How often should you have a food day?
alt=banana pancake fitness width=746 height=400 data-ez= data-ezsrc=http://server.digimetriq.com/wp-content/uploads/2021/05/1621970054_640_Step-By-Step-Guide.jpg /> The frequency of diet days depends primarily on two things: your psychological commitment and your current body fat level.
Refusal days and psychological obligation
What I mean by psychological commitment is the degree to which you can stick to a low-calorie diet without interruption. If you think it’s okay to eat at a calorie deficit for a few weeks before you start craving new foods, that’s fine, snack whenever you feel like it. But on the other hand, if you can barely make it through five days of calorie deprivation before you go crazy, then maybe one or two days of planned meals a week is reasonable.
Days of fattening and body fat percentage
The second thing that can help determine how many meals you should eat is your current body fat percentage. From experience we know that the optimal rate of weight loss should not be based on body weight, but on body fat percentage. These are the areas:
|body fat %.||Fat loss/week|
|30%> 20-30% 15-20% 12-15% 9-12% 7-9% <7%||~1.1 kg (2.4 lbs) ~0.9 kg (2 lbs) 0.45-0.7 kg (1-1.5 lbs) 0.45-0.6 kg (1-1.3 lbs) 0,35-0,45 kg (0,75-1 lb) 0.2-0.35 kg (0.45-0.75 lbs) ~0.2 kg (0.45 lb)|
As you can see, the leaner you are, the slower you will lose fat. This is obvious, because the less fat there is in the body, the more our body tries to conserve the remaining fat. If we tried to lose fat faster than our respective body fat percentage, we would begin to lose muscle mass, we would feel bad, and it would have negative effects on our health. You may be wondering what this has to do with layoff days. Overlapping diets (2-3 days in a row per week) would help to reverse some of the negative metabolic adaptations caused by dieting, and would significantly improve psychological adherence to a diet to lose fat. Using planned meal days, rather than simply limiting calories each day, is a very important strategy for achieving optimal results and wellness during the fat loss phase. I wrote more about this strategy in this post. But in a nutshell, here’s how it works: Step 1 – Determine the number of meals per week based on the amount of fat in your body. Here is the number of repetitions I find most effective for me and my clients: Step 2 – Recalculate your caloric deficit, taking into account low and maintenance days. Let’s take an example and say you start with 80 kg, 18% body fat and a daily calorie intake of 2200 per day, which in this example should result in a loss of 0.6 kg per week. As you can see from the list, I recommend starting with one meal per week since you have 15-20% body fat. To calculate the amount of calories you need to consume for 6 low-calorie days and 1 daily meal, you first need to convert your daily calorie intake to a weekly calorie amount. 2200 x 7 = 15400 calories per week Then subtract 1 day of service (riff) from this weekly total. 15400 – 2800 = 12600 calories Finally, divide these remaining calories by the remaining 6 days: 12600 / 6 = 2100 calories So to lose another 0.6 kg per week, this time with one meal day per week, in this example you would need to eat 2100 calories for six low-calorie days and 2800 calories for one meal day. Step 3 – As you get slimmer, reduce your calorie deficit by simply taking an extra day to eat according to your new body fat percentage. So, after, say, 3 to 5 weeks, you will reach 15% body fat. It’s time to slow down the pace of fat loss to avoid losing muscle mass and/or other problems associated with starvation fat loss at a lower body fat percentage. Instead of reducing the caloric deficit by eating less every day, be smart now and aim for positive effects on your metabolism, glycogen replenishment, hormonal balance and psychological connection. This is done by adding an extra day of maintenance diet to an existing food day. You see, in this way you have just reduced your calorie deficit and your fat loss, while undoing some of the negative physiological adjustments caused by the deficit. And besides, you have two whole days in a row to enjoy the food even more! Isn’t that great? All you have to do is repeat this process every time you reach a new body fat percentage. This is the power of nutrition. In fact, I think this is the most powerful strategy when it comes to losing weight effectively while having fun. By doing this, you will slowly reduce your caloric deficit over time through regular maintenance breaks, and this is definitely the key to making fat loss easier and more enjoyable. But most importantly, keep building up your diet until you reach a point where you’re almost maintaining your calorie intake every day and still getting leaner. As you approach the 10% body fat mark, maintain your calorie count 3-4 days a week. The other 3-4 days of deficit will pass so quickly and will seem very easy because you know the 3-4 day break will come very soon.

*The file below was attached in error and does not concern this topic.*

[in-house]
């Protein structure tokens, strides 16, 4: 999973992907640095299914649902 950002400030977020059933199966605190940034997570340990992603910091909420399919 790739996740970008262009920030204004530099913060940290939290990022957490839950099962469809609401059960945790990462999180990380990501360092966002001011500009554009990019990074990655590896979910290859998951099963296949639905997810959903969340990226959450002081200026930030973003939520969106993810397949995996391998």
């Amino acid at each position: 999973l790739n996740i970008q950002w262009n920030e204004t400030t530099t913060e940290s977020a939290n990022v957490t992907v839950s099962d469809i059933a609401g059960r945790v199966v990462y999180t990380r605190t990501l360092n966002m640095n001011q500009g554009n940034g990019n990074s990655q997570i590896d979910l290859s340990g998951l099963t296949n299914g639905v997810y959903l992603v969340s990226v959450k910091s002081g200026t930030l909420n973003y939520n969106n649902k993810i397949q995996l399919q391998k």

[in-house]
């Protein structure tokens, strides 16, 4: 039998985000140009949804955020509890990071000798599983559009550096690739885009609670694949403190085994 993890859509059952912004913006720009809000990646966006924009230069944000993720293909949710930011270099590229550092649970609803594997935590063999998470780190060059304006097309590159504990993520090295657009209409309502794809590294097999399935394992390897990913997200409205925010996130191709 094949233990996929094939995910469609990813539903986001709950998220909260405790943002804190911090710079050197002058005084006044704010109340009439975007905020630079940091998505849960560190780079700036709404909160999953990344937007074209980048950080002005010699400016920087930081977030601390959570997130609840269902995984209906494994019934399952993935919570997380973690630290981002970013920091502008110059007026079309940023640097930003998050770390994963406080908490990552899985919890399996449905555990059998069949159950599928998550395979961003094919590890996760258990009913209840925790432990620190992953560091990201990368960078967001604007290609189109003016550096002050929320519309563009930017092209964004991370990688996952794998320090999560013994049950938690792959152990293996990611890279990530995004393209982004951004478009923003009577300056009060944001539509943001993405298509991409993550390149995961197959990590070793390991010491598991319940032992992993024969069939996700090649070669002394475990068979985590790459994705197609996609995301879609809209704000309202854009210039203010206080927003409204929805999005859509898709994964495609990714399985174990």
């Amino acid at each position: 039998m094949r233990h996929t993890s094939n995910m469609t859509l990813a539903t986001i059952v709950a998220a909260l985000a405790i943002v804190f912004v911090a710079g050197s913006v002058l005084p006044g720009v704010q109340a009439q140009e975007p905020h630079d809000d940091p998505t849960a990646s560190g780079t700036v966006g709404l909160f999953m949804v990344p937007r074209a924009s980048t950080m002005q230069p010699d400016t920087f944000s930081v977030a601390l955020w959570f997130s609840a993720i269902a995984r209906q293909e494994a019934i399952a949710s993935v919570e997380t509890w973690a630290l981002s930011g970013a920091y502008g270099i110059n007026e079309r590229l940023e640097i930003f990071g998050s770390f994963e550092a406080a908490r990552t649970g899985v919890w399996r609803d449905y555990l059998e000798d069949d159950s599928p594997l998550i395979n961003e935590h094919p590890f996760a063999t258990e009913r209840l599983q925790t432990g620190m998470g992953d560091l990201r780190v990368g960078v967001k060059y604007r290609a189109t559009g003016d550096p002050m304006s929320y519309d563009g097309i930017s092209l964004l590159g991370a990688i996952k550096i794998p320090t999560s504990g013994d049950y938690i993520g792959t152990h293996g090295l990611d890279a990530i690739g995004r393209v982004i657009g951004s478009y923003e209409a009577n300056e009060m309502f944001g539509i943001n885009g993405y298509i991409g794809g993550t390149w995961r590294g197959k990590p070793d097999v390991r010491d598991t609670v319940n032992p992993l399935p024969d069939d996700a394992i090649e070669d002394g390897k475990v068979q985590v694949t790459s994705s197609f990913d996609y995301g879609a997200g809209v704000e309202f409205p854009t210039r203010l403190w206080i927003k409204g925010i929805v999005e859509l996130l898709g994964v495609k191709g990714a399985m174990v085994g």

How to set up your refinancing days
There are good guidelines on how to structure your meals and what to eat on meal days. Here they are:
1. How to structure your meals on meal days
In most cases, the best way to structure meals on meal days is exactly the same as on days with a caloric deficit. So if you eat four meals at a time on deficit days, try to do the same on meal days. The only thing that should be different is the amount of food consumed. The reason is that we want your eating habits to stay pretty much the same. A regular feeding schedule has been shown to be optimal for digestion and health.
2. What to eat on meal days